Some random views of Chicago.
The chance to go up in some of the buildings in downtown Chicago + zoom lens = close ups of some of the classic old skyscrapers upper floors not normally visible!
Most were taken from the 26th floor of 333 North Michigan Avenue.
A beautiful late afternoon in October was the perfect time to take the Chicago Architectural Foundation’s River Tour. The highlights…
The Elmhurst, Illinois Art Museum is located in on a small campus in suburban Chicago. In addition to a couple of galleries, they have a space that local artists continue to work.
We did not however make the trip out to the ‘burbs for the paintings. We were here to see one of the few houses that famed architect Mies Van Der Rohe designed. Designed in 1952, it was moved in the 1990s to the art museum campus.
It is considered one of the classics of mid century modern.
The museum has done their own interpretation of the furnishings and artwork throughout.
The town of Metropolis, Illinois was founded in 1839, and for 100 years it was just another small town in the midwest. All that changed when the Superman comics hit the newstands in the 1930s, and called a fictional Metropolis his hometown.
Since there is only one Metropolis in America, this town in Illinois found it’s fame.
I was expecting it to look like Roswell, where everything in town has an alien them. Metropolis is not like that, there are a few indications of this connection, but most business look like anytown USA.
There is however an excellent Superman statue downtown, and an equally impressive museum across the street.
Superman superfan Jim Hambrick has over 100,000 items, and the museum houses many of them. The young lady at the counter said she was his daughter and that they moved from California to Metropolis to open the museum years ago.
Welcome to the ultimate Superman experience.
The ‘Time Travel’ series continues in Chicago start with Van Buren Street Station in 1907 and now. Note the Art Museum in both photos for orientation of the view.
The Chicago River looking west in 1946 and now. Same bridges, but not much else (although the Merchandise Mart is still there, just hidden behind Marina City.
Buckingham Fountain from 1955 to now gives evidence to how many buildings have been built in the last 60s years.
Michigan Avenue north of the river from 330 N Michigan again shows all the new buildings, although the Wrigley Building and Tribune Tower still grace the riverfront itself.
Meanwhile down at street level looking across the same bridge in 1955. Of note is the mid 50s Ford making the right turn compared to the Honda Civic today. Both were one of the most popular cars of their day.
Also of note are examples of clothing as well as the change in street lighting.
This view of State Street in front of Marshall Fields/Macy’s has the change over from streetcars to buses. At some point they must have cleaned the exterior of Marshall Field’s as it is much brighter today.
While turning around looking south down State Street – in the 1950s it was large old Plymouths, Packards and Chevy’s. Today is a Prius parade while the traffic blocked the intersection.
Moving back over to Michigan Avenue in the late 1950s shows the recently completed Prudential Building (1955). Not only was it the tallest building around it was the only building on Randolph Street, east of Michigan.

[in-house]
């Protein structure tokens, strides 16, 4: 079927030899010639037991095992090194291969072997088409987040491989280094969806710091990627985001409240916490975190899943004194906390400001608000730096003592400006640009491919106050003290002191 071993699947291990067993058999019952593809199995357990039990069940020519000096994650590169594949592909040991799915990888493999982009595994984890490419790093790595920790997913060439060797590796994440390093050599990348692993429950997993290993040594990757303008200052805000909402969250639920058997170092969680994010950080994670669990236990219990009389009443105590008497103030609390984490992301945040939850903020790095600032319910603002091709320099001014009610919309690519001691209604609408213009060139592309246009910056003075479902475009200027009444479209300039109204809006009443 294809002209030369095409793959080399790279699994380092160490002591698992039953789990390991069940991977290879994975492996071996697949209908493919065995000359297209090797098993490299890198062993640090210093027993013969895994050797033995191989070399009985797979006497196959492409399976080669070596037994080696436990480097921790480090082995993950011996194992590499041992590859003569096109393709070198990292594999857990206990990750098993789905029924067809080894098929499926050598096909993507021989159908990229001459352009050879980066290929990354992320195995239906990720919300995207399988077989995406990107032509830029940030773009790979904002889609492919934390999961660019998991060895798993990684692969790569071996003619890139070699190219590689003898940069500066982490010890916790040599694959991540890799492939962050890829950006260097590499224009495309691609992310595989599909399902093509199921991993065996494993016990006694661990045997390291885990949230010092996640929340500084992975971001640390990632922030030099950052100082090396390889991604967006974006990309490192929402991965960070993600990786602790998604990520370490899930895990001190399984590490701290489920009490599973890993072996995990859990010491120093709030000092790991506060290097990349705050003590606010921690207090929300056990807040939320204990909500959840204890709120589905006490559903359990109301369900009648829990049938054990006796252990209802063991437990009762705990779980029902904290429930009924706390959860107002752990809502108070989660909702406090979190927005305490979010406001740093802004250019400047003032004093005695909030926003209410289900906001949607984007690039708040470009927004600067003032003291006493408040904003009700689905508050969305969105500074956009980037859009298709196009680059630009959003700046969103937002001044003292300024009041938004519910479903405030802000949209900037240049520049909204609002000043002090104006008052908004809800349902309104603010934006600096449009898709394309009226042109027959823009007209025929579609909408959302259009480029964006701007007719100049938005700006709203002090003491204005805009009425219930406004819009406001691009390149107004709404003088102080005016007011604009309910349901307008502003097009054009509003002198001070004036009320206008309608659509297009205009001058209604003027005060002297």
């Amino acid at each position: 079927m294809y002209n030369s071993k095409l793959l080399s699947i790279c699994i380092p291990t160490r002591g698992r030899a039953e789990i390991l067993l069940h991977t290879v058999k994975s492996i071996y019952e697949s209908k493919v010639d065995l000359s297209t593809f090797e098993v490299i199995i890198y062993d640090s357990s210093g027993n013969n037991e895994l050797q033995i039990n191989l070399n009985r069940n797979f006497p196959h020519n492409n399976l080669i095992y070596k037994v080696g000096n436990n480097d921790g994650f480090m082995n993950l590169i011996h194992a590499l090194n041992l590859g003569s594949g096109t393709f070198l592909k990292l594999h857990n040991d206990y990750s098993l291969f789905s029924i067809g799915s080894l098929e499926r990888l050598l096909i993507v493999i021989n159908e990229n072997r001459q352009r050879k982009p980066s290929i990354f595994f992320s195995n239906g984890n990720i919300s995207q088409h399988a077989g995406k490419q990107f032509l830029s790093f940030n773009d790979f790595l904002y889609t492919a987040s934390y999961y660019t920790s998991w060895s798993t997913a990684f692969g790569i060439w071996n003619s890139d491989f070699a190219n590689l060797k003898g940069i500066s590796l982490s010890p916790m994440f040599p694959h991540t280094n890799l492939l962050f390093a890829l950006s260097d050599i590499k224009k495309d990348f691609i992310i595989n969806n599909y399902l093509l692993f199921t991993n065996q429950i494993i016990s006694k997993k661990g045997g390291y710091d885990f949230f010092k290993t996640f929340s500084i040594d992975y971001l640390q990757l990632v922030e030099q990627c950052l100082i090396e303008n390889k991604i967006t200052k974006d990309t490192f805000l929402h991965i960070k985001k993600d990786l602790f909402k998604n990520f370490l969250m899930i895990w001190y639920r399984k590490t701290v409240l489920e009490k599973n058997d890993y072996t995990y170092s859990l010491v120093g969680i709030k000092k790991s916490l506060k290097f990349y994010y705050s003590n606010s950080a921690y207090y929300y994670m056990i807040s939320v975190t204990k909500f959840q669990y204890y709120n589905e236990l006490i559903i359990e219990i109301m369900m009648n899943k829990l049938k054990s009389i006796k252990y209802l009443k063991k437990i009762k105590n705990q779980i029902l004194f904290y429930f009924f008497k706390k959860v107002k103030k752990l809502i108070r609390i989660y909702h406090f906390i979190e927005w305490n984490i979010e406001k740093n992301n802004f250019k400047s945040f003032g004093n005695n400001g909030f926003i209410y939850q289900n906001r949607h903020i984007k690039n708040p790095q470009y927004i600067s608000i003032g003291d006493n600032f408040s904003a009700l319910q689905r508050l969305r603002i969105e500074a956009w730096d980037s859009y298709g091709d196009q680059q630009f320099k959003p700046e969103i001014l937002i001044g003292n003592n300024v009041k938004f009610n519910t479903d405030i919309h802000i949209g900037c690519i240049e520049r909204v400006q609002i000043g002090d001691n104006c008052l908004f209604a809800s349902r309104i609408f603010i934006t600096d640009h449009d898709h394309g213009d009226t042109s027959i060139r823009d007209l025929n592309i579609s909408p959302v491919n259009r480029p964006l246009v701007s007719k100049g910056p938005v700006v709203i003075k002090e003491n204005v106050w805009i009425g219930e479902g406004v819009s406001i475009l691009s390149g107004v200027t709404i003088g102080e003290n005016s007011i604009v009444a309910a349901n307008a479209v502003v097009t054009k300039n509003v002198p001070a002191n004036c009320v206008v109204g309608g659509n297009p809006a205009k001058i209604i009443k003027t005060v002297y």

The reason for this was they were just beginning to replace the freight rail yards with buildings. Clearly by 2019 all available space has been built up.
This view from 1960 shows the freight yards east of Michigan Avenue, right in the middle of Grant Park. While Columbus Avenue took part, the park is much better for the city than the rail lines.
The El crossing the river to the west loop (at a slightly different angle in 2019) shows the huge growth along the river from 1960 until today.
The skyline view from Adler Planetarium also shows the dramatic change. This skyline view is from 1965. (full disclosure the ‘current’ photo is from last July, not this last week – nobody was sitting along the stone step along the lake in Chicago in February).
Our final view is from 1970, and the recently completed John Hancock Tower – the first 1000′ tall building in Chicago. This view too is impressive in the changes seen in downtown Chicago in the last 50 years.
With our trip to Chicago complete some interesting photos did not make the various specific topic blog postings.
Starting with the long and thin – from commuter trains to 70 floor condo buildings.
Statuary on a South Michigan Avenue building.
Nearby the neighbors outdid them with this relief (only a portion of the entire sculpture).
The Carbide and Carbon Building’s gold top on a sunny morning.
O’Hare Airport is proposing to build a new terminal and is asking for the public’s opinion with a vote. It is Chicago – vote early, vote often.
It seems most of the newer hotel rooms in the city have photos that look like this – so I took my own abstract view of modern buildings.
If not modern, at least historic and modern combined.
Every time I go by this clock I look for a good angle to take a photo, but something always seems to be in the way. This angle is unobstructed, but doesn’t do it justice.
Wandering early one morning in the theater district I decided to focus on the signs.
Even the local McDonalds got into the act.
A snowy morning in Millennium Park.
Snow was gathering on ‘the bean’, and would come off in interesting ways.
It is an interesting view from underneath.
No concert at Pritzker Pavilion today!
Art in the snow behind Aon Tower.
The Chicago Cultural Center had a display on Jazz Music in the city.
The play Chicago was also featured – including some of the real life models for Roxie Hart – Beulah Annan and Belva Gaertner.
Both Beulah and Belva had been charged with murder in 1924, but were acquitted. Amazingly the first play was in 1927 and Belva attended the premier!